Scientific literature: Hospital hygiene

The number of peer-reviewed papers covering the field of hospital hygiene is huge, to such an extent that it is frequently difficult for healthcare professionals to keep up with the literature. As a special service to our readers, International Hospital presents a few key literature abstracts from the clinical and scientific literature chosen by our editorial board as being particularly worthy of attention.

Hand Hygiene: State-of-the-Art Review With Emphasis on New Technologies and Mechanisms of Surveillance

Marra A, Edmond E. Current Infect. Disease Reports.  2012 Dec. 14:6: 585-591.

Hand hygiene (HH) is an important measure in infection prevention to decrease transmission of microbial pathogens; however, HH compliance by healthcare workers (HCWs) remains suboptimal. One of the principal recommendations of current guidelines is that waterless, alcohol-based hand rubs are the preferred method for HH in most situations, due to the superior efficacy of these agents in rapidly reducing bacterial counts on hands and their ease of use. Improving HH compliance is a good quality indicator for hospital patient safety programmes. Observers can follow HCWs to perform direct HH observations; however, HCWs may be prompted to clean their hands when observers are nearby, which does not represent real-world conditions. Moreover, having observers walk into patient rooms violates patient privacy and is time consuming. HH strategies using indirect metrics for surveillance (e.g., measuring the volume of HH products consumed) and the use of new technologies (e.g., electronic dispenser counters, radiofrequency, alcohol sensors, and video recording) will also be discussed.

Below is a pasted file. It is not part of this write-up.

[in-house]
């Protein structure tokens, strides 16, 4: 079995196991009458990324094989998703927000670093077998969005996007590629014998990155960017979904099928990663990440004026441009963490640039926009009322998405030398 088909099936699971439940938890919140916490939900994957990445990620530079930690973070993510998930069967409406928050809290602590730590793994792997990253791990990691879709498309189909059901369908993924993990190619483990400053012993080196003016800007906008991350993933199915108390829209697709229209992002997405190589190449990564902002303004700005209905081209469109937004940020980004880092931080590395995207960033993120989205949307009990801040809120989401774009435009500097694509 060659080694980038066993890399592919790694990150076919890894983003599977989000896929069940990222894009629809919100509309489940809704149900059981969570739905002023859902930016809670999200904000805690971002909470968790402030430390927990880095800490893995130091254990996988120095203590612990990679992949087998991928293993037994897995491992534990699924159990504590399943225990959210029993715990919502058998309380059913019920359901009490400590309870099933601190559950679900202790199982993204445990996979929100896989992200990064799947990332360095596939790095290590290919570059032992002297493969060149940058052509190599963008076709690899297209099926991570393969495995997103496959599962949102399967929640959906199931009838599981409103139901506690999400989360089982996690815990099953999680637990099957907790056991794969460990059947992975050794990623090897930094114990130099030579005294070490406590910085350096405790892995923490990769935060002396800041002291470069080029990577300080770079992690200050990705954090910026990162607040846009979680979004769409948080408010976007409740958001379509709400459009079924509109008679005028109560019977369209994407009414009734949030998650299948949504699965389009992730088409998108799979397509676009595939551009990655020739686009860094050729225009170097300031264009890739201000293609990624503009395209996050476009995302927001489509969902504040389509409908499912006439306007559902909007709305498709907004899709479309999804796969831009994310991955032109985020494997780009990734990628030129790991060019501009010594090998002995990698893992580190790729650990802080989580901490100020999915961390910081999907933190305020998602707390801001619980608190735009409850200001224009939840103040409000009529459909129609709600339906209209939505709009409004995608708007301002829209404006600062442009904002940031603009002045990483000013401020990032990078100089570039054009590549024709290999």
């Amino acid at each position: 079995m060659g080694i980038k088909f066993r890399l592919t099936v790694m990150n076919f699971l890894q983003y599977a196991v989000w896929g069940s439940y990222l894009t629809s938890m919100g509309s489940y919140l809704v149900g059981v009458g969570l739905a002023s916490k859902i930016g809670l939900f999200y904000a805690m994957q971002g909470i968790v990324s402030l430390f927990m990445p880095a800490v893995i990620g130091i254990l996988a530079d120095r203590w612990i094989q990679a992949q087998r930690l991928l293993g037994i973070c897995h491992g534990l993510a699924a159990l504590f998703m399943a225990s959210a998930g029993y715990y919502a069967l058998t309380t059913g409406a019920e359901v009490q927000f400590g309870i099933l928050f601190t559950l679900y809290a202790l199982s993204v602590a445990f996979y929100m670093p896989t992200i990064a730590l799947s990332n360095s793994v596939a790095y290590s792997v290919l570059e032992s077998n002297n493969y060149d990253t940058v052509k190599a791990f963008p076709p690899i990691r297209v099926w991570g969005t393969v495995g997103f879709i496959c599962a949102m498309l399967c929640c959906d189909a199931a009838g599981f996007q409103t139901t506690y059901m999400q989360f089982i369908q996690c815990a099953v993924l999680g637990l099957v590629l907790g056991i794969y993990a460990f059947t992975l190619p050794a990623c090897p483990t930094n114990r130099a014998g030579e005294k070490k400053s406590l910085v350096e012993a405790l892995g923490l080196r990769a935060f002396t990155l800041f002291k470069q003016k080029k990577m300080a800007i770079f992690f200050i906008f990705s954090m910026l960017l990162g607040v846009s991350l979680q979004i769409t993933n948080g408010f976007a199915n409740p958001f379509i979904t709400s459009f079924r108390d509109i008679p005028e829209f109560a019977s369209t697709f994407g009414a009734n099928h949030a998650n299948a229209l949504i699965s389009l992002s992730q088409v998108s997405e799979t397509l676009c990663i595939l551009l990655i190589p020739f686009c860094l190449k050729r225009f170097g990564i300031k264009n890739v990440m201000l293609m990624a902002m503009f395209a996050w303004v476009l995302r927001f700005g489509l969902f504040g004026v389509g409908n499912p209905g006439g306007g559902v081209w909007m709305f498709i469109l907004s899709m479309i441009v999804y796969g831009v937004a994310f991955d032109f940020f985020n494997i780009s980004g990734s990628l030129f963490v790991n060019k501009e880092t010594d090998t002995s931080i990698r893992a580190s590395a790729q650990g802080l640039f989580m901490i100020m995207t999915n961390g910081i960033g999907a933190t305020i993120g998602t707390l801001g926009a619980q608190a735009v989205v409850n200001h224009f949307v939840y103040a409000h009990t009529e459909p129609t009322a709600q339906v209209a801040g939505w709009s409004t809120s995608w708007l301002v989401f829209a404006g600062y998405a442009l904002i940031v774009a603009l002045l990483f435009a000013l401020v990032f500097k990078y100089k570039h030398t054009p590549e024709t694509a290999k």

Infection control practices among doctors and nurses in a tertiary care hospital

Jain M et al.  Ann Trop Med Public Health 2012;5:29-33

Basic infection control measures in any healthcare setup can reduce the rates of healthcare-associated infections. A study to assess the knowledge and practice of 400 healthcare personnel regarding hospital infection control practices was performed. A structured questionnaire was distributed to the study group and collected the same day. Knowledge and practices of 329 nurses and 71 doctors regarding hand hygiene, standard precautions (SPs), hospital environmental cleaning and needle stick injury were collected and analysed. The results show that the study group had suboptimal knowledge regarding the SPs (55.3%) and risks associated with needle stick injuries (31.8%). The implementation of SPs was biased towards the HIV positive status of the patient. Only 57% of the doctors and nurses followed the maximal barrier precautions before a central venous catheter insertion. The study concludes that the lack of knowledge and practices regarding basic infection control protocols should be improved by way of educational intervention, in the form of formal training of the doctors and nurses and reinforcement of the same.

Is reprocessing after disuse a safety procedure for bronchoscopy? A cross-sectional study in a teaching hospital in Rome.

Marino M et al. Gastroenterol Nurs. 2012 Sep; 35(5): 324-30.

A bacteriological assessment was carried out of flexible bronchoscopes that were stored after a reprocessing procedure was performed to determine whether reprocessing removes microbiological contamination and whether the instruments could be used safely after extended storage without repeating the disinfection before bronchoscopy. The pre-reprocessing and post-reprocessing liquid sample that was taken from the stored instruments